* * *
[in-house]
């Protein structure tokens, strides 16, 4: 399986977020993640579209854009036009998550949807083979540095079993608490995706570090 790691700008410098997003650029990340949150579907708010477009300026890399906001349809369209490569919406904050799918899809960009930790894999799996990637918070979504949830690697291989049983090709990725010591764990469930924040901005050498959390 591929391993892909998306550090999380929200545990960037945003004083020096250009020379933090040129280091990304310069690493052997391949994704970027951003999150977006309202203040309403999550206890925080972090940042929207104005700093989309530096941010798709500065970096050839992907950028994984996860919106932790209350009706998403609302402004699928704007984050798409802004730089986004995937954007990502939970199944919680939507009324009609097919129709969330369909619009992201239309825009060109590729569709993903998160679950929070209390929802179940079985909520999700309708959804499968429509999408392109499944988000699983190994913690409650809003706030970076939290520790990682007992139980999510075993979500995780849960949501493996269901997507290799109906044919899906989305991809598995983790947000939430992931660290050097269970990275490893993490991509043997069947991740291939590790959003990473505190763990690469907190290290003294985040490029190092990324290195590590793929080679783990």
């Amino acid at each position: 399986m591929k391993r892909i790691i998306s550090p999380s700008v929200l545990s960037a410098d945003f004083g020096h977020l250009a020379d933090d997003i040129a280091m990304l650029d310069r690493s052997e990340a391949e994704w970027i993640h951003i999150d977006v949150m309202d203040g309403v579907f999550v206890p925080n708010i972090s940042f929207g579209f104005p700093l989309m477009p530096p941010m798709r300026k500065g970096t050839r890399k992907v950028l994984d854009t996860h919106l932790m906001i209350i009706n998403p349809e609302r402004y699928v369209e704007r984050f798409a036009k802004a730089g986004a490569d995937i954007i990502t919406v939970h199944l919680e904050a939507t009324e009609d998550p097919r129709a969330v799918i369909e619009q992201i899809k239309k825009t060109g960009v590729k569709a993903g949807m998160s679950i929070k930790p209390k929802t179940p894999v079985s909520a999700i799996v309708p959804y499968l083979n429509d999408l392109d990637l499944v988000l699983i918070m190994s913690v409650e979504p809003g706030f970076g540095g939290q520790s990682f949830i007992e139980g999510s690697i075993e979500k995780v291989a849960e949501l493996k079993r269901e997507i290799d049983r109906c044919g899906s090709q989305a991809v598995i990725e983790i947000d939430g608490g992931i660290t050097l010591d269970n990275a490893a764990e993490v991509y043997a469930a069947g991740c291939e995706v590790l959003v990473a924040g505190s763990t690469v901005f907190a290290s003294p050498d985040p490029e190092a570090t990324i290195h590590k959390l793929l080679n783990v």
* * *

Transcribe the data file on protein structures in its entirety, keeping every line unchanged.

[in-house]
């Protein structure tokens, strides 16, 4: 399986977020993640579209854009036009998550949807083979540095079993608490995706570090 790691700008410098997003650029990340949150579907708010477009300026890399906001349809369209490569919406904050799918899809960009930790894999799996990637918070979504949830690697291989049983090709990725010591764990469930924040901005050498959390 591929391993892909998306550090999380929200545990960037945003004083020096250009020379933090040129280091990304310069690493052997391949994704970027951003999150977006309202203040309403999550206890925080972090940042929207104005700093989309530096941010798709500065970096050839992907950028994984996860919106932790209350009706998403609302402004699928704007984050798409802004730089986004995937954007990502939970199944919680939507009324009609097919129709969330369909619009992201239309825009060109590729569709993903998160679950929070209390929802179940079985909520999700309708959804499968429509999408392109499944988000699983190994913690409650809003706030970076939290520790990682007992139980999510075993979500995780849960949501493996269901997507290799109906044919899906989305991809598995983790947000939430992931660290050097269970990275490893993490991509043997069947991740291939590790959003990473505190763990690469907190290290003294985040490029190092990324290195590590793929080679783990």
């Amino acid at each position: 399986m591929k391993r892909i790691i998306s550090p999380s700008v929200l545990s960037a410098d945003f004083g020096h977020l250009a020379d933090d997003i040129a280091m990304l650029d310069r690493s052997e990340a391949e994704w970027i993640h951003i999150d977006v949150m309202d203040g309403v579907f999550v206890p925080n708010i972090s940042f929207g579209f104005p700093l989309m477009p530096p941010m798709r300026k500065g970096t050839r890399k992907v950028l994984d854009t996860h919106l932790m906001i209350i009706n998403p349809e609302r402004y699928v369209e704007r984050f798409a036009k802004a730089g986004a490569d995937i954007i990502t919406v939970h199944l919680e904050a939507t009324e009609d998550p097919r129709a969330v799918i369909e619009q992201i899809k239309k825009t060109g960009v590729k569709a993903g949807m998160s679950i929070k930790p209390k929802t179940p894999v079985s909520a999700i799996v309708p959804y499968l083979n429509d999408l392109d990637l499944v988000l699983i918070m190994s913690v409650e979504p809003g706030f970076g540095g939290q520790s990682f949830i007992e139980g999510s690697i075993e979500k995780v291989a849960e949501l493996k079993r269901e997507i290799d049983r109906c044919g899906s090709q989305a991809v598995i990725e983790i947000d939430g608490g992931i660290t050097l010591d269970n990275a490893a764990e993490v991509y043997a469930a069947g991740c291939e995706v590790l959003v990473a924040g505190s763990t690469v901005f907190a290290s003294p050498d985040p490029e190092a570090t990324i290195h590590k959390l793929l080679n783990v």